How to write awesome characters

One of the things I love most about writing, is creating the characters. There’s few things that are more fun (or more procrastinating-making) than dreaming up a tribe of people and figuring out everything from what they look like to what they love to eat. I’ve always been super clear on wanting to write characters that readers would never forget. Life isn’t boring, and books and their characters shouldn’t be either – life is much too short for that!

My favourite books have characters who have stayed with me long after finishing the story. Richard from The Beach, Framboise Dartigen from Five Quarters of the Orange and Kya from Where the crawdads sing all had something that made me sympathise with and root for them, regardless of what they did. For me, the thing that makes me want to keep reading a book are the characters, not the plot. 

Writing What Goes Down was a fun way to get into the shared traits of family members, as it centres around Seph and her mum, Laurel. If you’re an aspiring writer, then after deciding whether your potential plot has legs, sketching out the characters would be the next thing I’d recommend. Here are three things that helped me to create rounded, believable and (I’m told) identifiable characters:

1. Don’t base your lead character too closely on yourself or family/friends

The old adage says that we should write what we know, and who else do we know better than ourselves, friends and family? Looking back on old stories I wrote, the characters were versions of myself, and the same goes for fellow writer friends of mine. Every one of them felt unnatural and just didn’t seem to work. It’s often unintentional, but when you write something so close to home, it can be hard to make them a fully rounded character with the flaws and complexities needed to hook a reader in. By putting some distance between yourself as the writer and the personality of the character, you can put them in any situation conceivable.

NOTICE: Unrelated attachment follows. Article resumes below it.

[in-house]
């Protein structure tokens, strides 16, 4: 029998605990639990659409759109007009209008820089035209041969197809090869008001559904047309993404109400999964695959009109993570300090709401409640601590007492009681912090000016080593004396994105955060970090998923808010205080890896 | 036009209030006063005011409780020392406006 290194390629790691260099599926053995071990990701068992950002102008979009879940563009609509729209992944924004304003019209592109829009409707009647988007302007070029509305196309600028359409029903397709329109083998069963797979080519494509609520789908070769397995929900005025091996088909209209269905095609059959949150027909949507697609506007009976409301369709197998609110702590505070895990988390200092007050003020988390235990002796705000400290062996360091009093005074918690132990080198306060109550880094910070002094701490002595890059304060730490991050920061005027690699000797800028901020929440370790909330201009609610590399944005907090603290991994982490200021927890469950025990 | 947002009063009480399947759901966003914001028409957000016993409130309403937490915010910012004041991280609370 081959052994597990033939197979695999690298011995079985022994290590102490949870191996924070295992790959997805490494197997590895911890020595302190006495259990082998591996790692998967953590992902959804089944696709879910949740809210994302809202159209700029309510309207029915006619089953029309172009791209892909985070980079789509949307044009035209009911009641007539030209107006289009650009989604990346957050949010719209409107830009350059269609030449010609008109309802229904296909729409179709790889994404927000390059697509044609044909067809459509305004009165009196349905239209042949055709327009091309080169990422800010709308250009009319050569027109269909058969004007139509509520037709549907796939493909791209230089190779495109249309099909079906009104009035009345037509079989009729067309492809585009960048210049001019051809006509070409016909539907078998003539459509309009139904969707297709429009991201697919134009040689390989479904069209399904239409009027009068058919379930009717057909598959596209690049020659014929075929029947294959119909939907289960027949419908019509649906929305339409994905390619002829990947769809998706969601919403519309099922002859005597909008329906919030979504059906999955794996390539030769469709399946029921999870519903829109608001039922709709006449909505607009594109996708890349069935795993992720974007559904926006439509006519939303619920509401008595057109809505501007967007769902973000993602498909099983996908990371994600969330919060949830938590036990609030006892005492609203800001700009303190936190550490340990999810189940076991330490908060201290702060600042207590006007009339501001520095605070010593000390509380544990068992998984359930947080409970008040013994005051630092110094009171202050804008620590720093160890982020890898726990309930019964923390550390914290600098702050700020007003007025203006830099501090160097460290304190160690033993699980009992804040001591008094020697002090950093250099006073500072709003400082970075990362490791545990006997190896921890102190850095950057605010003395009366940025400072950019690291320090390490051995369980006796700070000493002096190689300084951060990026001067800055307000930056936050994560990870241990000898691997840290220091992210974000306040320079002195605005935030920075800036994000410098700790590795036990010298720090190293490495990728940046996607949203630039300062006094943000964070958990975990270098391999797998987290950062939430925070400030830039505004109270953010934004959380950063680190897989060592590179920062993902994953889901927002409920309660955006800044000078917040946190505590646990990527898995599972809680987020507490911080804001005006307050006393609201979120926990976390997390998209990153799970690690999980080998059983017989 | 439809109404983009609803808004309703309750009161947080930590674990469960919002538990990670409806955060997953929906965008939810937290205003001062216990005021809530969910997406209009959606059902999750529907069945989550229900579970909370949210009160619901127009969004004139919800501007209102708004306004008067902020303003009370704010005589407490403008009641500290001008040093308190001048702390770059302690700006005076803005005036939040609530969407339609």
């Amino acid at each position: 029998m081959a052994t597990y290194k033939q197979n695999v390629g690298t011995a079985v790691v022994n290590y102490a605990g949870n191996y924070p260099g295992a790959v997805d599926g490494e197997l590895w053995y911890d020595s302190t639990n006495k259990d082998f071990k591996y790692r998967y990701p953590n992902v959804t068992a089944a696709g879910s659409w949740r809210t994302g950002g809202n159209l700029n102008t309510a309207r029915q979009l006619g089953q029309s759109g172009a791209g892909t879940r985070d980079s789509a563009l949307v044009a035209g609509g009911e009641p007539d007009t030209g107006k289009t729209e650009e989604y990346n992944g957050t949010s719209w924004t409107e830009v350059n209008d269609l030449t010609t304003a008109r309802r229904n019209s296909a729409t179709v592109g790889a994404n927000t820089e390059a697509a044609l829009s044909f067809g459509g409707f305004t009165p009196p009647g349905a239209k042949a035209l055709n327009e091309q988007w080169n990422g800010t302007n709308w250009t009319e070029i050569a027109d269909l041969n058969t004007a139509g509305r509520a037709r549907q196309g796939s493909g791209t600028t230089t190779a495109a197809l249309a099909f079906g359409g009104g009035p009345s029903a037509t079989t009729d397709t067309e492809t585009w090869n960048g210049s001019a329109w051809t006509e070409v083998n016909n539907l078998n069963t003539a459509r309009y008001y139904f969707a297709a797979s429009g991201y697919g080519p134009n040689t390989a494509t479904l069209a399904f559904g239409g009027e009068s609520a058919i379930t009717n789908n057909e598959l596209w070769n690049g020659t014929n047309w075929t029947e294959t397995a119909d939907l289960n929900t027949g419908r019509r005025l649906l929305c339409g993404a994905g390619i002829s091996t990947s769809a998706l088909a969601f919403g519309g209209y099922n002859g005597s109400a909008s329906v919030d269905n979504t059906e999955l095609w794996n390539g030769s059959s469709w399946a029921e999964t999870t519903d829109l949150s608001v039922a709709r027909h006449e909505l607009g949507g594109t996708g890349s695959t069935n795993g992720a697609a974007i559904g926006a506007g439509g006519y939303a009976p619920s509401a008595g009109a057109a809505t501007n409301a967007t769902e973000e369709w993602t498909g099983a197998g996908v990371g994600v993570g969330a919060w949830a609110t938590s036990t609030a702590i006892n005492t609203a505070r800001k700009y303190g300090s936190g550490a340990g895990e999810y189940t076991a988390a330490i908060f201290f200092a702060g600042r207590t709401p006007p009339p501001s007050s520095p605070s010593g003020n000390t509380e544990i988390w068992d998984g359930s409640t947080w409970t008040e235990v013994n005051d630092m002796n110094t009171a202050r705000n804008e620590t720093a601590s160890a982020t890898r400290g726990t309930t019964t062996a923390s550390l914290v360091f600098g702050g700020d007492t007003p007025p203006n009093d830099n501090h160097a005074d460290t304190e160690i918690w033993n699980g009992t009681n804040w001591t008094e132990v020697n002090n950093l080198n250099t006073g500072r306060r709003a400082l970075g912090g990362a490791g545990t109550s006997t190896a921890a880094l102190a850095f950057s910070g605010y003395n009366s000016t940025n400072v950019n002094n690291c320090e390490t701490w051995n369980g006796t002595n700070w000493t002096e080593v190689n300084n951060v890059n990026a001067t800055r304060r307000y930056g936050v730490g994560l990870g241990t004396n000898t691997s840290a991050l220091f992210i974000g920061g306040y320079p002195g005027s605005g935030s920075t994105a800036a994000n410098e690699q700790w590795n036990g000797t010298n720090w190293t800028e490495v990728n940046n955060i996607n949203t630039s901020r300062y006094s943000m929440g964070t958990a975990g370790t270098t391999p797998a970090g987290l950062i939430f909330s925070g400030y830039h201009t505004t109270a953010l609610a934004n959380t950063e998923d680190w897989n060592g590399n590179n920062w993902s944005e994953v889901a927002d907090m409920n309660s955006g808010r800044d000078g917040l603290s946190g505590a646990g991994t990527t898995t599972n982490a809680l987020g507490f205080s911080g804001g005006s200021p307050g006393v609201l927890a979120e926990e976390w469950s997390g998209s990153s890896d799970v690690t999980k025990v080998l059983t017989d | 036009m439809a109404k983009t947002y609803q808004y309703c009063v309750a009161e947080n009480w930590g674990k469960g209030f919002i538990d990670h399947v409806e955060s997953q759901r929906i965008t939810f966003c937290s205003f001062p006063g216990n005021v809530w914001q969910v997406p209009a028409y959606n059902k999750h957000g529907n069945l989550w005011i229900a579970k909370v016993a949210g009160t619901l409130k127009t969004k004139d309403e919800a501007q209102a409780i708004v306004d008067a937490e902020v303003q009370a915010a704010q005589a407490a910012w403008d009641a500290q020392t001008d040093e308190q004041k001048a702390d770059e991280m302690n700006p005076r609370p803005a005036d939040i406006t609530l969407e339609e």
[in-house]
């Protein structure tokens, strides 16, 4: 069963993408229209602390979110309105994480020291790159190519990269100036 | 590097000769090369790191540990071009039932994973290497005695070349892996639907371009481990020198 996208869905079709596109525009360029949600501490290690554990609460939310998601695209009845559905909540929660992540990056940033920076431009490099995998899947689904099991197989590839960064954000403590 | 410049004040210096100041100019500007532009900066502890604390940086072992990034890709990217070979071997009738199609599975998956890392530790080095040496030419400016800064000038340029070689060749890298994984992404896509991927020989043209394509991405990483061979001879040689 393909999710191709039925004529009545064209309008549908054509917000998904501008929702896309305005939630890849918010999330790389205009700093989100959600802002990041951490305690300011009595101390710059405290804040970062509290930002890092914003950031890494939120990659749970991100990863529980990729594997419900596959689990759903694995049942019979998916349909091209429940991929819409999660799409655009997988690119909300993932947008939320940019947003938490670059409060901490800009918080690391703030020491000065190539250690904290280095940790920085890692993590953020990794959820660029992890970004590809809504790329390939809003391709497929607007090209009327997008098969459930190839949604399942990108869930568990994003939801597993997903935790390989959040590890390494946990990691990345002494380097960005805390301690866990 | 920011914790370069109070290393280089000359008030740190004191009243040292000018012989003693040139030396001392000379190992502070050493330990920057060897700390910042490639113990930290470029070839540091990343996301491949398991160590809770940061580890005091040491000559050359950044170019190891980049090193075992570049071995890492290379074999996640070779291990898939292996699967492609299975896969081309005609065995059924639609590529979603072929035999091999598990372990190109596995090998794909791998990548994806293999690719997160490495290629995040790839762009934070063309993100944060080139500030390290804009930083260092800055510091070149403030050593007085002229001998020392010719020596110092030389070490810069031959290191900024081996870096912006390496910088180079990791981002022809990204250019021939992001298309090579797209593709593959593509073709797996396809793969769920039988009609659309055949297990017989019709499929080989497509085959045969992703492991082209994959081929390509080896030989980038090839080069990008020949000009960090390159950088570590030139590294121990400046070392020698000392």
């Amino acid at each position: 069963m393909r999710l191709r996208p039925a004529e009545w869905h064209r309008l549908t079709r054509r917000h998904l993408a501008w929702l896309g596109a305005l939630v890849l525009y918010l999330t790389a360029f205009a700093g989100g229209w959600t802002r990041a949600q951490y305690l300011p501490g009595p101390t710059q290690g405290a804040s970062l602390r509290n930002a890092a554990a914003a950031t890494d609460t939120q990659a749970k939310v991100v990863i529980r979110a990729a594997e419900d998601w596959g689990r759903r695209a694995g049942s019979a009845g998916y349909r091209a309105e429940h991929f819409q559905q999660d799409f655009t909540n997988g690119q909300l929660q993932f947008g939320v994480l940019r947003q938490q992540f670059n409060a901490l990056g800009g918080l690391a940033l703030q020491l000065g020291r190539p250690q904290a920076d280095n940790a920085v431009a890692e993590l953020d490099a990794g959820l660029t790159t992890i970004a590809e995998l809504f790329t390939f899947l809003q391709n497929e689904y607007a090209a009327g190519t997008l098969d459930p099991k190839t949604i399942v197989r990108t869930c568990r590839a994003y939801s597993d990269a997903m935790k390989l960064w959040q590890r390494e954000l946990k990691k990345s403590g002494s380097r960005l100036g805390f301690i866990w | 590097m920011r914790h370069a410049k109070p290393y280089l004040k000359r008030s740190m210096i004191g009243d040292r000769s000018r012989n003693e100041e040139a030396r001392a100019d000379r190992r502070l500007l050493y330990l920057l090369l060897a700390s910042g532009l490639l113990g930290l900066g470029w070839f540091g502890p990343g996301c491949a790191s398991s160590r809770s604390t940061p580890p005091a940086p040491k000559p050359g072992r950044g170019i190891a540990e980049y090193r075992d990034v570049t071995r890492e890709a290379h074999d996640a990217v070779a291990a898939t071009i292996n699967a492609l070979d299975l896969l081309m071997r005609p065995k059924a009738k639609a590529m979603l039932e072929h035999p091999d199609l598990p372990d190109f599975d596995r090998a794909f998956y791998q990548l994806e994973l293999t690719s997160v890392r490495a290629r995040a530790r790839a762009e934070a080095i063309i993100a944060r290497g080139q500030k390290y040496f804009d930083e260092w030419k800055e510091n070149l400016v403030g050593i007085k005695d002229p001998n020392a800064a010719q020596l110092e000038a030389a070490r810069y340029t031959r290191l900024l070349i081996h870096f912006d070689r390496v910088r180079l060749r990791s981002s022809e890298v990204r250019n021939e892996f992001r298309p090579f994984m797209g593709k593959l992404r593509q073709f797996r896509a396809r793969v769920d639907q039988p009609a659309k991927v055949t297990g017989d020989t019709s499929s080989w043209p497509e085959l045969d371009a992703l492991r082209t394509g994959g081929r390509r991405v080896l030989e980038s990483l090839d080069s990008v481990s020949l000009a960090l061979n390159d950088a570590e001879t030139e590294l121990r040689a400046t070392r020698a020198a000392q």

2. Choose their names wisely

I’m not a parent, but I imagine it’s not much different to naming your newborn. After all, our books are our babies, right? I can spend hours searching for the right name for my characters, and rightly so, because it’s important. A reader might expect different things from a character named Beatrice than one named Stacey and while that’s not necessarily fair, it’s also true. Try to make the character name fit the character and remember, it can always be changed if you don’t like it later. While I was writing What Goes Down, I knew that Rose wasn’t the right name for my lead character. It was only after writing more and understanding who she was, what she did and whet she’d go through, that I changed it to Seph (Persephone).

3. Make them Real

Okay, so we don’t base them on ourselves and we need to give them a good name. What next? By making your character real in your mind, everything else will follow. A great tool I found was to fill in a character questionnaire. There are loads of them online, varying from a few basic questions to pages of ever more complex and seemingly random ones. They all have the same aim: getting to know your characters. Answering questions about the character’s name, age, astrology sign,  what they carry in their bag/pockets, what their earliest memory was or what they’d do with a million pounds helps you to make them real. Soon, I was asking myself what Seph, Laurel or Nico might do in situations I was facing in real life. It might not all go into your book but once you know and believe in your characters, chances are your readers will, too.

I read somewhere that writers live in an imaginary world for 90% of the time. Why not fill it with awesome characters?

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I’ll be posting updates on progress, so stick around for that by dropping your email address below and signing up to my mailing list (and you’ll get a free copy of my short story, Pull).

Natalie Martin is a bestselling Women’s Fiction author with a passion for empowering women through story. She writes about love, life and the tricky parts inbetween. All We Left Unsaid is her fourth novel and will be released in November 2021.

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